Plight of Widows
Because of the fact that the Old Testament recognized no inheritance rights to them, widows were among the most vulnerable of the Jewish population. The male relatives who inherited all of a woman’s deceased husband’s estate were to provide for her from that estate. However, widows had no way to ensure this provision was carried out, and lived on the mercy of others. Therefore, widows were among the lowest classes in ancient Israel and widowhood was considered a symbol of great degradation (Isaiah 54:4).
But the plight of a widow in the Biblical tradition extended even beyond her exclusion from her husband’s property. According to Genesis 38, a childless widow must marry her husband’s brother, even if he is already married, so that he can produce offspring for his dead brother, thus ensuring his brother’s name will not die out.
“Then Judah said to Onan, ‘Lie with your brother’s wife and fulfill your duty to her as a brother-in-law to produce offspring for your brother.’”(Genesis 38:8)
The widow’s consent to this marriage is not required. The widow is treated as part of her deceased husband’s property whose main function is to ensure her husband’s posterity. This Biblical law is still practiced in today’s Israel.1
A childless widow in Israel is bequeathed to her husband’s brother. If the brother is too young to marry, she has to wait until he comes of age. Should the deceased husband’s brother refuse to marry her, she is set free and can then marry any man of her choice. It is not an uncommon phenomenon in Israel that widows are subjected to blackmail by their brothers-in-law in order to gain their freedom.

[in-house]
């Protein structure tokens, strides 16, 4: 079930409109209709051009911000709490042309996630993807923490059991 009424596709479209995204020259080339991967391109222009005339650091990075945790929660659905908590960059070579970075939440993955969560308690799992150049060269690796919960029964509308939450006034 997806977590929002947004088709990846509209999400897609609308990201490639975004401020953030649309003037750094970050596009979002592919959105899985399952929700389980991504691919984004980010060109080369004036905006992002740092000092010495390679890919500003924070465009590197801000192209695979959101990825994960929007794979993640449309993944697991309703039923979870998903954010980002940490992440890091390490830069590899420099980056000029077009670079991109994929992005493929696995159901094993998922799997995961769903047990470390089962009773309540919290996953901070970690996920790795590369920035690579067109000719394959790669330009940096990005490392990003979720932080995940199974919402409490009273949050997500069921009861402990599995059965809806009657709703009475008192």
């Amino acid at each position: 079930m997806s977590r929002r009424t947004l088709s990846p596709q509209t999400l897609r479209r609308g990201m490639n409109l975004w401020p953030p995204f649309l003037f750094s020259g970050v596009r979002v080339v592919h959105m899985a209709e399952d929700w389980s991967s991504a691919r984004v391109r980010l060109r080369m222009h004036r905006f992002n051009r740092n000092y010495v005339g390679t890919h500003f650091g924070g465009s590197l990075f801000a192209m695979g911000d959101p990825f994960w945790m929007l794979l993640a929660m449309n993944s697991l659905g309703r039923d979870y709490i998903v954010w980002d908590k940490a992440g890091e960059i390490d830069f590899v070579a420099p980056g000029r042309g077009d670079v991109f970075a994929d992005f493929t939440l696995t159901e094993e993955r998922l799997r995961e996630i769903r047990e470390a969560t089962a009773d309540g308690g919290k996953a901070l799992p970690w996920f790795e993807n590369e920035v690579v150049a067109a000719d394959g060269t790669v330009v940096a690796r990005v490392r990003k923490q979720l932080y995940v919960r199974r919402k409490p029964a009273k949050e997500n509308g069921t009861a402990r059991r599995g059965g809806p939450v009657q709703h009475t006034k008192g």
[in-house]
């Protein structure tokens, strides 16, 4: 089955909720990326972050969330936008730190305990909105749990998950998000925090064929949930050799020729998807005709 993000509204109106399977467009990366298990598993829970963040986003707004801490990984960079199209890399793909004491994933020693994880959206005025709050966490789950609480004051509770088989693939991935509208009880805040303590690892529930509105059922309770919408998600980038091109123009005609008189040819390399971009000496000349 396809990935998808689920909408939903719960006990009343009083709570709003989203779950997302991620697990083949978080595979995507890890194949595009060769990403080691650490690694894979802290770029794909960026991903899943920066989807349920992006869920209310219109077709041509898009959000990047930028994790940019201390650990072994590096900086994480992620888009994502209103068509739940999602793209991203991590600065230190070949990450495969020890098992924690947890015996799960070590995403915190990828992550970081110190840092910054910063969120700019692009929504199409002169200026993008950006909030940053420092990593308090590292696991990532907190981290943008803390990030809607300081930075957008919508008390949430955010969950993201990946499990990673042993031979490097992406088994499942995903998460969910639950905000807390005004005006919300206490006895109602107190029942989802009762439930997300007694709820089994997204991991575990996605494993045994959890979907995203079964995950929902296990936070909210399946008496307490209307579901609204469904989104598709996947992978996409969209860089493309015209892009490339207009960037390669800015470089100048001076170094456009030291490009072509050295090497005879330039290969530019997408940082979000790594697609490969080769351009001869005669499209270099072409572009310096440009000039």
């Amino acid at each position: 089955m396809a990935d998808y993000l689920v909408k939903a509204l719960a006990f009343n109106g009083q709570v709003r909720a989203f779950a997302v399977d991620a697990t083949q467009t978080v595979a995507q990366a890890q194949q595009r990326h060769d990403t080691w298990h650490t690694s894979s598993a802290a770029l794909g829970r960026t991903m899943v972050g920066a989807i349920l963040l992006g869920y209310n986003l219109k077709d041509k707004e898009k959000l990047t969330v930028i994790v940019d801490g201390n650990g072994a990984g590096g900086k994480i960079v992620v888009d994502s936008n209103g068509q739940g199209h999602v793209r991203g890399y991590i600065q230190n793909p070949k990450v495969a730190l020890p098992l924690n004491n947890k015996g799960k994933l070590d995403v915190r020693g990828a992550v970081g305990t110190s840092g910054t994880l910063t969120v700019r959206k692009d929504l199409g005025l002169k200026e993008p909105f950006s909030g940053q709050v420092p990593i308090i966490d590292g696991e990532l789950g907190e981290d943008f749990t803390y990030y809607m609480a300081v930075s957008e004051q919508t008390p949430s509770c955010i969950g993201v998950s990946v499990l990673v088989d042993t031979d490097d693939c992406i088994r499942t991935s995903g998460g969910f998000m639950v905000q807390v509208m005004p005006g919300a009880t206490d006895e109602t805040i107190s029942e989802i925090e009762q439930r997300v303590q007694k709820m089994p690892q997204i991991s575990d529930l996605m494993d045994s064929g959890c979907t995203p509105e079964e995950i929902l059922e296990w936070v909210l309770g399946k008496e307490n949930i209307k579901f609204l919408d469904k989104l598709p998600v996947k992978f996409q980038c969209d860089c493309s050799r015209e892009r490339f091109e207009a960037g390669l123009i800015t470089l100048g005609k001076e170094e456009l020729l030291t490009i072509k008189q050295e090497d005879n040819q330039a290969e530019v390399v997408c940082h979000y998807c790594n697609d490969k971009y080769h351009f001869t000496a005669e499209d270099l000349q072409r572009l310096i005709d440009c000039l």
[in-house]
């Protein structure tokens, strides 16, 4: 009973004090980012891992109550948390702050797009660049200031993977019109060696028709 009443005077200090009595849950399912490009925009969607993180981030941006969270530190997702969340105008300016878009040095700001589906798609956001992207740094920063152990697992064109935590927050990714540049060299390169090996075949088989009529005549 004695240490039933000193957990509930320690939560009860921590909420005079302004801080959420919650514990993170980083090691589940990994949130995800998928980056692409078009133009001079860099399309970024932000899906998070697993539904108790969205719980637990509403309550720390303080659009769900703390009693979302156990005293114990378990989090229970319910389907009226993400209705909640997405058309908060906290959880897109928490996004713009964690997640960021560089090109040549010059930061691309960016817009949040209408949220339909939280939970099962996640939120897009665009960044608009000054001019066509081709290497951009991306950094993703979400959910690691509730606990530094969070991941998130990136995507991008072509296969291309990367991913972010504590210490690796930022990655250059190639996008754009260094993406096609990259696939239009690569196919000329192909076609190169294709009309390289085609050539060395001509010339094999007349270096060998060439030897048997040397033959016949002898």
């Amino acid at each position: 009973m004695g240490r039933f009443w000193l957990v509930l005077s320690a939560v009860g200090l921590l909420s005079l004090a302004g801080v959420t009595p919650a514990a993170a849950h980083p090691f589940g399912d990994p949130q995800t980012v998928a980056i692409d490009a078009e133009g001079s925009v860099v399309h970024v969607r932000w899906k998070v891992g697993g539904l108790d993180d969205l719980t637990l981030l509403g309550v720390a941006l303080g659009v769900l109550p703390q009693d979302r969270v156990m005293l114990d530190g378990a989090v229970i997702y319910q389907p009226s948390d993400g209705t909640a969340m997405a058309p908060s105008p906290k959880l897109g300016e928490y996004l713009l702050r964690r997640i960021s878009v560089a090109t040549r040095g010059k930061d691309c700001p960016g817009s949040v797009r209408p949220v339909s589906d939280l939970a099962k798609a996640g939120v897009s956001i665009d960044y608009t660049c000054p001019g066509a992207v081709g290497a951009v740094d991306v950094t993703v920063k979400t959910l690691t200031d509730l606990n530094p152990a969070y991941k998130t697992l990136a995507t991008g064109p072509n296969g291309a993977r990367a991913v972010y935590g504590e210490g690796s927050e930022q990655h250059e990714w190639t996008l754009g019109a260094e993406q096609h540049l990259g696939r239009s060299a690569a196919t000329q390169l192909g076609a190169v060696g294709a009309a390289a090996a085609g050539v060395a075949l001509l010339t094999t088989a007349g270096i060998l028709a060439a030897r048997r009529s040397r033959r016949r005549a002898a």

The pagan Arabs before Islam had similar practices. A widow was considered a part of her husband’s property to be inherited by his male heirs and she was, usually, given in marriage to the deceased man’s eldest son from another wife. The Qur’an scathingly attacked and abolished this degrading custom:
“And marry not women whom your fathers married--Except what is past-- it was shameful, odious, and abominable custom indeed.”(4:22)
Widows and divorced women were so looked down upon in the Biblical tradition that the high priest could not marry a widow, a divorced woman, or a prostitute:
“The woman he (the high priest) marries must be a virgin. He must not marry a widow, a divorced woman, or a woman defiled by prostitution, but only a virgin from his own people, so he will not defile his offspring among his people.”(Lev. 21:13-15)
In Israel today, a descendant of the Cohen caste (the high priests of the days of the Temple) cannot marry a divorcee, a widow, or a prostitute.2
In the Jewish legislation, a woman who has been widowed three times with all the three husbands dying of natural causes is considered ‘fatal’ and forbidden to marry again.3
The Qur’an, on the other hand, recognizes neither castes nor fatal persons. Widows and divorcees have the freedom to marry whomever they choose. There is no stigma attached to divorce or widowhood in the Qur’an:
“When you divorce women and they fulfil their terms [three menstruation periods] either take them back on equitable terms or set them free on equitable terms; but do not take them back to injure them or to take undue advantage, if anyone does that, he wrongs his own soul. Do not treat Allah’s signs as a jest.”(2:231)
“If any of you die and leave widows behind, they shall wait four months and ten days. When they have fulfilled their term, there is no blame on you if they dispose of themselves in a just manner.”(2:234)
“Those of you who die and leave widows should bequeath for their widows a year’s maintenance and residence. But if they [the widows] leave (the residence) there is no blame on you for what they justly do with themselves.”(2:240)